The Biggest Church Website Needs for 2013

We asked a simple question: What is something you will need on your church website in 2013?

Hundreds responded and we picked the ones most indicative of the overall themes. Here is what church and ministry leaders from across the country will be implementing on their websites in the next year:

Content Organization  

Investing in finding out what catches someone who is looking at your site for the first time. Josh S.

Organization of our voluminous materials for every audience! Olga D.

A system in place to help people understand how to mature through the different steps and programs available. How to effectively reach people through the web. Carlos B.

Better content management, for site to be relevant representation of church. Shawnte M.

Information architecture to prioritize the pages and information. David E.

Getting information up front and easy to find—and everyone wants their information up front! Heidi H.

Multimedia

Sermon-specific media player. Joel N.

More photos, content, interactivity. Joshua M.

The ability to easily share site pages via Twitter or Facebook. Sam J.

Video capability for streaming our services. Mike K.

Video archives of our Sunday messages. Rick C.

More video/graphic content; less text. I guess I’ll know more after we read this white paper 🙂 Ben C.

Interpersonal Buy-In

We’ll be concentrating on getting ministry staff buy-in for help in generating fresh, engaging, content. Gail H.

Building a volunteer database for maintenance. Especially for keeping track of people with some tech and design savvy. John S.

More stories of life change. Julia H.

Online giving and better intra-church communication. Sarah E.

Building a Professional Website

Integrating our various forms of communication (we use EMMA for our e-newsletter, CCB for congregation info management, Tumblr for our blog, WordPress for our website, and most of our current information (including photos, etc.) is on Facebook. Steve P.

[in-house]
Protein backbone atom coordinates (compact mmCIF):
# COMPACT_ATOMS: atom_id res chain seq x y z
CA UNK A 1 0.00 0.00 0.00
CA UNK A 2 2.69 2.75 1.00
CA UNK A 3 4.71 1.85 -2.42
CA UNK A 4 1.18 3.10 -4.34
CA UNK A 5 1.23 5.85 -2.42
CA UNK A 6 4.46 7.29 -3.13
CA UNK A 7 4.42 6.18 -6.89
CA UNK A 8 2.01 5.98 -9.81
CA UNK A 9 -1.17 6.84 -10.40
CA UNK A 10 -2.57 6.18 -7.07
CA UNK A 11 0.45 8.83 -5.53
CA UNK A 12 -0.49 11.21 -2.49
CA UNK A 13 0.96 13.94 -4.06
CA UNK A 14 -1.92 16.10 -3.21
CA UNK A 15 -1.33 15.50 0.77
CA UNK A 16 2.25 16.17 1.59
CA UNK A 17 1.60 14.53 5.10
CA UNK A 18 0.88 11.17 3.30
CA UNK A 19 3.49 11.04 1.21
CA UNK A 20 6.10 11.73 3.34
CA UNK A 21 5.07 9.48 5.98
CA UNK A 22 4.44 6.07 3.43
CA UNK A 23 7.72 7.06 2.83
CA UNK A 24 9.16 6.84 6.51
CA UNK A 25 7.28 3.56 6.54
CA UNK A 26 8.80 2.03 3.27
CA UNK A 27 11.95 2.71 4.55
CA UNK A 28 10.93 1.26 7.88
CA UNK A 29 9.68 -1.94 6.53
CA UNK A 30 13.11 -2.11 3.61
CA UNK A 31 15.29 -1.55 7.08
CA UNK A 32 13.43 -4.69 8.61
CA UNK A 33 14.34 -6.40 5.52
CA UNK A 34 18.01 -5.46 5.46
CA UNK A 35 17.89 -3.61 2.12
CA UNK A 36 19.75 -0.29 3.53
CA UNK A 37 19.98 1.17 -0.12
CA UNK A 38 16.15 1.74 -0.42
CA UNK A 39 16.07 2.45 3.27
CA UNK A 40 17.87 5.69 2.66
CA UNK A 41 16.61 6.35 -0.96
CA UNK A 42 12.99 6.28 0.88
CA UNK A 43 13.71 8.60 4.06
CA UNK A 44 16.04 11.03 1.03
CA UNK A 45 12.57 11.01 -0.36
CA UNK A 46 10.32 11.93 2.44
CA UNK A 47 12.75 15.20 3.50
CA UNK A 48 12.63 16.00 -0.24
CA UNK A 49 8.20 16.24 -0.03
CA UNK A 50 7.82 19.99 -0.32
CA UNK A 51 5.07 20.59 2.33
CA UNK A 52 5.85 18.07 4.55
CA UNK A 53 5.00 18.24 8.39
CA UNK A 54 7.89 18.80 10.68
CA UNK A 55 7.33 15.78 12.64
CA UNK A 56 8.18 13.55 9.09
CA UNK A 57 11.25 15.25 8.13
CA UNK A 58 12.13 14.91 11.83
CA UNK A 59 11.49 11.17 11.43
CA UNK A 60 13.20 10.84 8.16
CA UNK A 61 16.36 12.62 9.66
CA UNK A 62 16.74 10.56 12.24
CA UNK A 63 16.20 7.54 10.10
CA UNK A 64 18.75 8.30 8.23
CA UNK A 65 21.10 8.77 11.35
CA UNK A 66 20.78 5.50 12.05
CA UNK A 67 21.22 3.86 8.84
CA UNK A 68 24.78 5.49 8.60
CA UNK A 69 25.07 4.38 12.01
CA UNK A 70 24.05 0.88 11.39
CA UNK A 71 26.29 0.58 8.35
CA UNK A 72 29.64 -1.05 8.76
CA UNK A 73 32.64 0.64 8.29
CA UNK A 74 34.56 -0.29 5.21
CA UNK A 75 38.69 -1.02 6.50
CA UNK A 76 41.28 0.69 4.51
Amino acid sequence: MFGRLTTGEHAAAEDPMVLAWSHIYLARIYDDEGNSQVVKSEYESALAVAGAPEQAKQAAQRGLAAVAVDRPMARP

Moving from ‘home-made’ to a professional website. Joe F.

A way to capture and tell stories better. Krista W.

Researching how to direct people to the site, successfully convey the vision of the ministry to them through the site, and keep them engaged in the content of the site in a simple, clear, and effective way. Eric M.

Conclusion

The emerging themes are clear: Content organization and governance, increased multimedia, buy-in from other leaders, and building a professional website are the top priorities for church leaders in 2013.

Did you see anything on this list you’d like to implement in your own context?

Read more from Justin here.

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ABOUT THE AUTHOR

Justin Wise

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COMMENTS

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Recent Comments
What happens when u dont have a meeting place any more. And u was forced out because the buliding wasnt available any more.
 
— Debra
 
If someone wants entertainment they're going to the wrong place. Church is not a place for entertainment...or in my opinion a barrage of coffee and donuts. Why are churches today bringing the world INTO them? Then there's the thing with children...age appropriate??? These little guys can pick stuff up in service. Besides Jesus said Suffer little children, and forbid them not, to come unto me: for of such is the kingdom of heaven. Mt. 19:14.
 
— Laurie
 
I love the intentionality here as well as the challenge to look at the data. That's missing so many times. I would like to offer a contrarian's take. Church members and regular attenders have so many ways to get information: Announcements, bulletins, social channels, relationships, and email being among the options. But brand new people are likely going to check out the website and that's it. It might be wiser for churches with limited time and resources to focus their website almost exclusively to guests. This group of people isn't looking for a calendar of events but wants to know about regular programs. They probably aren't interested in watching all of the messages but instead may want to preview one of the services. For the times we need church members to go to websites (sign up for camp, join a group, etc), we're probably better off designing and promoting a specific page rather than cluttering up the homepage.
 
— Michael Lukaszewski (@mlukaszewski)
 

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